Early History of Braille Translators and Embossers
-- Joe Sullivan (re-write by David Holladay)
The First Braille Translators
It appears that the first working braille translator in the U.S., and actually anywhere, was the one developed at the American Printing House for the Blind (APH) in Louisville, Kentucky during the early 1960's by IBM and APH. Ann Robinson of IBM (later married to Joseph Schack, who collaborated in later work) started the project, sometime around 1960. The earliest reference that I have listed is IBM Mathematics and Applications Dept. document Braille Translation System for the IBM 704 by Ann S. Schack and R.T. Mertz, dated 1961.
The APH-IBM system was in use at APH by around 1965 at the latest. John Siems, then an employee of APH, authored a paper entitled Report of a New Braille Translation Program at APH in the Proceedings of a Conference on New Processes for Braille Manufacture held at APH in 1968. That APH-IBM system remained in use at APH for decades -- remarkably, because it was written in 704 machine code that had to be emulated on successive machines.
During the 1960's there was a great amount of work done on technology for the blind at M.I.T., under the direction of John Dupress, George Dalrymple and Robert Mann. For some time, MIT used a variation of the APH software on their 7090 mainframe computer. When that computer was scheduled to be retired, Robert Mann wanted Robert Gildea to write a new translator, written in a higher level language, to run on the new MIT computer. Robert Gildea worked at MITRE Corporation, so the software portion of the braille project was shifted to MITRE, specifically to use the talents of Mr. Gildea, a skilled blind programmer. Here is how Robert Mann described this in 2002:
At this time, Braille was the only means by which the blind person could achieve literacy. With the excitement of the early digital computer age acting as a catalyst, we turned our attention to the feasibility of computer-translation of text to Grade 2 Braille, the contracted form which speeds tactile reading and reduces the volume of Braille works. John Dupress served as consultant as the faculty and students wrote the DOTSYS code in FORTRAN using a novel segmented approach which accepted various inputs, operated on different computers, and could drive available outputs to produce embossed paper Braille.
Individuals and organizations external to MIT expressed an interest in DOTSYS and requested copies. We explained that the code was student-produced and certainly had "bugs." We could send a magnetic tape reel with the code but would not ask our student programmers to serve as troubleshooters. This proved less than satisfactory, but again providence intervened! The Southeastern Braille Library (SBL) in Atlanta burned, destroying its supply of Braille, badly needed by blind students and professionals in the area. In desperation the SBL asked if MIT could help; I explained that the original research, the programming of the DOTSYS code, was completed; someone else would have to refine our code to clear up any problems. Could I help if Atlanta found the requisite finances? I turned to friends at the MITRE Corporation (an MIT spin-off) who had the interest and competence to recode DOTSYS into COBOL and produce a reliable translation program.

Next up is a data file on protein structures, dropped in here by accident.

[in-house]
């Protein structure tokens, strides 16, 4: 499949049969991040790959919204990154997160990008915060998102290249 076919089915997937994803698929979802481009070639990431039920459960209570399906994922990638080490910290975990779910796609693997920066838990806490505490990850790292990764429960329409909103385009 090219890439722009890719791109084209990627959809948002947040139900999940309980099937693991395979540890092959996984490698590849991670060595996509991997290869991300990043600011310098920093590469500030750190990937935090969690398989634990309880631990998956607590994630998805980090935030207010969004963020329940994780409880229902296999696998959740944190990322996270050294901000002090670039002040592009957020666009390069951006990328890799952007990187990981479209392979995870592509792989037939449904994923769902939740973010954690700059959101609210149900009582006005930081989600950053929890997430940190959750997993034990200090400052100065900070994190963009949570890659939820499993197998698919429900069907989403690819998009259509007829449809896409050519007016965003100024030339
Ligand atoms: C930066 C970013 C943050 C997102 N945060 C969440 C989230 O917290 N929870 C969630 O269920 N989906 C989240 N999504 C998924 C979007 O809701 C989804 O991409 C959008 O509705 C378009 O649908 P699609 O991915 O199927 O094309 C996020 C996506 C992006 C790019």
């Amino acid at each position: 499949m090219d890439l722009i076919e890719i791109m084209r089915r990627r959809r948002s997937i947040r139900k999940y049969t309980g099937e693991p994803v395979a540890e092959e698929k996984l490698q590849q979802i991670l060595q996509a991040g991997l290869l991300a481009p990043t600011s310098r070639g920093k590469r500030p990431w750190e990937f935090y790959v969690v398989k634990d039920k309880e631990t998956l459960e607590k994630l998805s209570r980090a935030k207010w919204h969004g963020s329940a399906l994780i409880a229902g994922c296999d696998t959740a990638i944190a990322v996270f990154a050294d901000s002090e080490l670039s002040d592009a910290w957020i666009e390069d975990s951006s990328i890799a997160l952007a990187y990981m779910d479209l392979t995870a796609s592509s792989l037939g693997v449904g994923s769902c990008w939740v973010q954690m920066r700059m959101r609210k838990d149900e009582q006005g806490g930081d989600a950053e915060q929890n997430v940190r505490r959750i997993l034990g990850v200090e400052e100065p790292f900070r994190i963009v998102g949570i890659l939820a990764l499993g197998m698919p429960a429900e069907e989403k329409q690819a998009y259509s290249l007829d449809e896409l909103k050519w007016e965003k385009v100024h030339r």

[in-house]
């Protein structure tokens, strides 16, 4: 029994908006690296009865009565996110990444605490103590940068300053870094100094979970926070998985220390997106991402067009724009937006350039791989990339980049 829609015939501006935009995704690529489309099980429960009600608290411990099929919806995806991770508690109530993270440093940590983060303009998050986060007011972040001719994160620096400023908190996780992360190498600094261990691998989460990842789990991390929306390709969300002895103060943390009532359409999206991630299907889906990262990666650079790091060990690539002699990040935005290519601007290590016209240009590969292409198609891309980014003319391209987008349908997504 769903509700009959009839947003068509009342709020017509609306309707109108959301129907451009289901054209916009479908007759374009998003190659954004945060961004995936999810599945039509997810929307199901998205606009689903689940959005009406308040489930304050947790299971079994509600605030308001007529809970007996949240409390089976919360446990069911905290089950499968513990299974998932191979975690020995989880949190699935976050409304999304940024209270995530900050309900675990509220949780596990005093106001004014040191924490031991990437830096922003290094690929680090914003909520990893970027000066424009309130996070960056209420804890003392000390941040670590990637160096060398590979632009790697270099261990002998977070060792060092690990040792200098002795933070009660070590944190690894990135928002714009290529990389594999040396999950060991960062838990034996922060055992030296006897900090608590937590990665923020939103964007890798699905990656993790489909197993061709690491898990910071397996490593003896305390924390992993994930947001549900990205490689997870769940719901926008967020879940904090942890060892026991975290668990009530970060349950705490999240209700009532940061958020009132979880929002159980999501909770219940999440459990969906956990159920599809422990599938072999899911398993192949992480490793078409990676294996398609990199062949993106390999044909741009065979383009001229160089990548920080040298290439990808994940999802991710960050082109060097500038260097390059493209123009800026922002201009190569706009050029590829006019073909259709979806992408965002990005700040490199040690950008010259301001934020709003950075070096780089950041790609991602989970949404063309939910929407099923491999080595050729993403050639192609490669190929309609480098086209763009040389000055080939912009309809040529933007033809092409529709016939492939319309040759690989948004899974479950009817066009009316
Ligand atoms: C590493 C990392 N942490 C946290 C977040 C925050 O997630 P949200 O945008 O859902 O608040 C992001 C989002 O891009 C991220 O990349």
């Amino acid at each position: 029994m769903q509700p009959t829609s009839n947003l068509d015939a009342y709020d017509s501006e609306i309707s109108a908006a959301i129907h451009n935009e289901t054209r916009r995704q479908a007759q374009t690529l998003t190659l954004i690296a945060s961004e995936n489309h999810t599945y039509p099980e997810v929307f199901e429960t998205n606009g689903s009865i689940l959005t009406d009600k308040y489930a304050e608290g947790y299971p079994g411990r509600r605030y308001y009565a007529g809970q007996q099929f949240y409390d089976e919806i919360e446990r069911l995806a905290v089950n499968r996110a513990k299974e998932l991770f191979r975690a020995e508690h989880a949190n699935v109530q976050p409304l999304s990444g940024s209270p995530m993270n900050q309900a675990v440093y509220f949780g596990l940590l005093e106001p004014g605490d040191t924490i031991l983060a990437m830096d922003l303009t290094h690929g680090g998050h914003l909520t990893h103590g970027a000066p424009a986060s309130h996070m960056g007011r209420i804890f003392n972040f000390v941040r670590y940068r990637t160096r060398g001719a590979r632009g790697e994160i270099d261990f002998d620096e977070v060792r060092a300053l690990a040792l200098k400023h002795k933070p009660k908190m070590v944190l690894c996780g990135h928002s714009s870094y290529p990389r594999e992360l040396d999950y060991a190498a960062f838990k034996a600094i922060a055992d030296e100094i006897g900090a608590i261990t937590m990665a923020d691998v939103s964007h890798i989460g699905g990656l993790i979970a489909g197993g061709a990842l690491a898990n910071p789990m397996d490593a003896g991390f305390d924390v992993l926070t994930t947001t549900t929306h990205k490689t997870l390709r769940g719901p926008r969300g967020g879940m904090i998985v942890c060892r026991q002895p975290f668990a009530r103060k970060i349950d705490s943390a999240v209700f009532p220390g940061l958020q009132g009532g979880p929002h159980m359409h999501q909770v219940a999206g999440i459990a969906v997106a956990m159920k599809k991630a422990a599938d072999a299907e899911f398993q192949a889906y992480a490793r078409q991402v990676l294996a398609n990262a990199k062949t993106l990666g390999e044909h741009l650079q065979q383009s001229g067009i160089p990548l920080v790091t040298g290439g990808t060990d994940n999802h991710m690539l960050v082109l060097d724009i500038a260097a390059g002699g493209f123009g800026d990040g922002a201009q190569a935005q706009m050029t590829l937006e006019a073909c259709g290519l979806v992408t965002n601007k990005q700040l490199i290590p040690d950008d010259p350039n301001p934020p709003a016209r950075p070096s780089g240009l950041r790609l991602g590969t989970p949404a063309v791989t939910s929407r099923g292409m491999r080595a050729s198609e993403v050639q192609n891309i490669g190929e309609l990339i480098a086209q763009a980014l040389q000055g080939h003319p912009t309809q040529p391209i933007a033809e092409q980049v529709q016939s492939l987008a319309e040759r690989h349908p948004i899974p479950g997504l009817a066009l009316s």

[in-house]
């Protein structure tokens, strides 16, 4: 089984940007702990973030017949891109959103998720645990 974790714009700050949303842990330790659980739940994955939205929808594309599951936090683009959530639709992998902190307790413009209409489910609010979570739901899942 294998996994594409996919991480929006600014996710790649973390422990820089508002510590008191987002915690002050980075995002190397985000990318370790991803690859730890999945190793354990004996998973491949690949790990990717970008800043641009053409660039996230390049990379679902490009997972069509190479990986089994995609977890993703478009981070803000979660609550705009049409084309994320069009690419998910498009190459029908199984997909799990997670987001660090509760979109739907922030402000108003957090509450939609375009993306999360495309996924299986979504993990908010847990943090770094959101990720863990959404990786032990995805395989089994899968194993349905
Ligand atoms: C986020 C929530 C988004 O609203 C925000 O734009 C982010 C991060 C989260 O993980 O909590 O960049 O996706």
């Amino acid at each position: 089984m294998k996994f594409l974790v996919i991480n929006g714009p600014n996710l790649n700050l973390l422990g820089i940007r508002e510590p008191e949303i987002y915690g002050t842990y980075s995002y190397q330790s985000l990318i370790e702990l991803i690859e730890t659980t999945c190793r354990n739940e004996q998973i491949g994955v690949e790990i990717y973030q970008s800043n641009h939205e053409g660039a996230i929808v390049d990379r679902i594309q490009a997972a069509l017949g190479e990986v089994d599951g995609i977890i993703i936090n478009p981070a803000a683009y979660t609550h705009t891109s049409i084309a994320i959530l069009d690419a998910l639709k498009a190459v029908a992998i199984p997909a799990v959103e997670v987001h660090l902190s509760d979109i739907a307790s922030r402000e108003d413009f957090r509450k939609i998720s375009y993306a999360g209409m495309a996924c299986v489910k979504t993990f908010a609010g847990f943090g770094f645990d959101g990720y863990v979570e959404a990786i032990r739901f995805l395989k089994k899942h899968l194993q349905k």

By the late 1960's, there were at least a dozen or so researchers around the world interested in the subject, and several working programs were constructed. Of these, I believe the most influential, and the most widely used -- indeed it was specifically designed for portability -- was the DOTSYS III program that Bob Gildea, Jonathan Millen, W. Reid Gerhart and I produced at the MITRE Corporation in 1969-70. Of course our work was based on the earlier work at MIT. The initial user installation (at the Atlanta Public Schools) took place in 1970. That program was not only used in its own right at a number of institutions, but also became the "parent" of several subsequent developments -- notably:
- the ITS program used at Warwick University and the Royal National Institute in the United Kingdom
- the program that IBM called "Braillemaster" and distributed for a time
- the present Duxbury Braille Translator